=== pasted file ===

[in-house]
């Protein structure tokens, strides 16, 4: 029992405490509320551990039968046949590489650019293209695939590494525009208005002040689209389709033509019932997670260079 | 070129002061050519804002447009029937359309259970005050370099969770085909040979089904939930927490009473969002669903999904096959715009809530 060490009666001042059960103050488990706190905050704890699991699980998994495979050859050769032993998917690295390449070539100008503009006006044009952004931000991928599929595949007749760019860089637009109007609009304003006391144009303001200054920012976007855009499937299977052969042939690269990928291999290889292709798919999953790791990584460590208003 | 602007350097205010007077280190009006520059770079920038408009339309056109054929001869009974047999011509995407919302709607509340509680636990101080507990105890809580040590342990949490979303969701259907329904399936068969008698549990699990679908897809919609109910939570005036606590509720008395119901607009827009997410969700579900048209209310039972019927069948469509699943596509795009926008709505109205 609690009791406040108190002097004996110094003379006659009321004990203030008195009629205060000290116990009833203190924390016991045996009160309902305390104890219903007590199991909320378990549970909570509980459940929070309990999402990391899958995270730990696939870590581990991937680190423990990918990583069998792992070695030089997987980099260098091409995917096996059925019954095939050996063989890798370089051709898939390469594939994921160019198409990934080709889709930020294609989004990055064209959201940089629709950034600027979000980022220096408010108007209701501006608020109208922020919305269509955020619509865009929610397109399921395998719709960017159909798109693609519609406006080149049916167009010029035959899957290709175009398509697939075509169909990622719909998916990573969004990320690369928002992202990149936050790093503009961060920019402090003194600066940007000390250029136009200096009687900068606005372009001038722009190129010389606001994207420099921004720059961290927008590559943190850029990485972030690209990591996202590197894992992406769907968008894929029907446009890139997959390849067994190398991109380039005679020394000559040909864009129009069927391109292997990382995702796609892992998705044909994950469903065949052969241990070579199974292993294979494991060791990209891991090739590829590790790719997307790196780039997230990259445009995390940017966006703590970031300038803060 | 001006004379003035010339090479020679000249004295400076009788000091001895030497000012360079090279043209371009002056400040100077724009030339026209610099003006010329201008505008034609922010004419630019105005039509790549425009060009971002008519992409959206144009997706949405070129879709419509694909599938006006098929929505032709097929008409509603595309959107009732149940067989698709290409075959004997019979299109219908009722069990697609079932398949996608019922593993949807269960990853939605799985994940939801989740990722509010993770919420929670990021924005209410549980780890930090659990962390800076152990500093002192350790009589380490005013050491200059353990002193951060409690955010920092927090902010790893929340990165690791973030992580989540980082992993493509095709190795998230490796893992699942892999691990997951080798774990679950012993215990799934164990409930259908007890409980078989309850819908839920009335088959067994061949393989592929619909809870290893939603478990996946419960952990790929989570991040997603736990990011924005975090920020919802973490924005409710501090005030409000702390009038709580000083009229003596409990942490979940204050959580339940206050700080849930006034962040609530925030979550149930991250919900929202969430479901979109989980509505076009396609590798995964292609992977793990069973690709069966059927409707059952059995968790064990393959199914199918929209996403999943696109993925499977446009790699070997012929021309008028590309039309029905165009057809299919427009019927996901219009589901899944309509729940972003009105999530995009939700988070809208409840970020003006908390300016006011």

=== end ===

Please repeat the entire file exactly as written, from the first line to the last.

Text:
[in-house]
């Protein structure tokens, strides 16, 4: 029992405490509320551990039968046949590489650019293209695939590494525009208005002040689209389709033509019932997670260079 | 070129002061050519804002447009029937359309259970005050370099969770085909040979089904939930927490009473969002669903999904096959715009809530 060490009666001042059960103050488990706190905050704890699991699980998994495979050859050769032993998917690295390449070539100008503009006006044009952004931000991928599929595949007749760019860089637009109007609009304003006391144009303001200054920012976007855009499937299977052969042939690269990928291999290889292709798919999953790791990584460590208003 | 602007350097205010007077280190009006520059770079920038408009339309056109054929001869009974047999011509995407919302709607509340509680636990101080507990105890809580040590342990949490979303969701259907329904399936068969008698549990699990679908897809919609109910939570005036606590509720008395119901607009827009997410969700579900048209209310039972019927069948469509699943596509795009926008709505109205 609690009791406040108190002097004996110094003379006659009321004990203030008195009629205060000290116990009833203190924390016991045996009160309902305390104890219903007590199991909320378990549970909570509980459940929070309990999402990391899958995270730990696939870590581990991937680190423990990918990583069998792992070695030089997987980099260098091409995917096996059925019954095939050996063989890798370089051709898939390469594939994921160019198409990934080709889709930020294609989004990055064209959201940089629709950034600027979000980022220096408010108007209701501006608020109208922020919305269509955020619509865009929610397109399921395998719709960017159909798109693609519609406006080149049916167009010029035959899957290709175009398509697939075509169909990622719909998916990573969004990320690369928002992202990149936050790093503009961060920019402090003194600066940007000390250029136009200096009687900068606005372009001038722009190129010389606001994207420099921004720059961290927008590559943190850029990485972030690209990591996202590197894992992406769907968008894929029907446009890139997959390849067994190398991109380039005679020394000559040909864009129009069927391109292997990382995702796609892992998705044909994950469903065949052969241990070579199974292993294979494991060791990209891991090739590829590790790719997307790196780039997230990259445009995390940017966006703590970031300038803060 | 001006004379003035010339090479020679000249004295400076009788000091001895030497000012360079090279043209371009002056400040100077724009030339026209610099003006010329201008505008034609922010004419630019105005039509790549425009060009971002008519992409959206144009997706949405070129879709419509694909599938006006098929929505032709097929008409509603595309959107009732149940067989698709290409075959004997019979299109219908009722069990697609079932398949996608019922593993949807269960990853939605799985994940939801989740990722509010993770919420929670990021924005209410549980780890930090659990962390800076152990500093002192350790009589380490005013050491200059353990002193951060409690955010920092927090902010790893929340990165690791973030992580989540980082992993493509095709190795998230490796893992699942892999691990997951080798774990679950012993215990799934164990409930259908007890409980078989309850819908839920009335088959067994061949393989592929619909809870290893939603478990996946419960952990790929989570991040997603736990990011924005975090920020919802973490924005409710501090005030409000702390009038709580000083009229003596409990942490979940204050959580339940206050700080849930006034962040609530925030979550149930991250919900929202969430479901979109989980509505076009396609590798995964292609992977793990069973690709069966059927409707059952059995968790064990393959199914199918929209996403999943696109993925499977446009790699070997012929021309008028590309039309029905165009057809299919427009019927996901219009589901899944309509729940972003009105999530995009939700988070809208409840970020003006908390300016006011």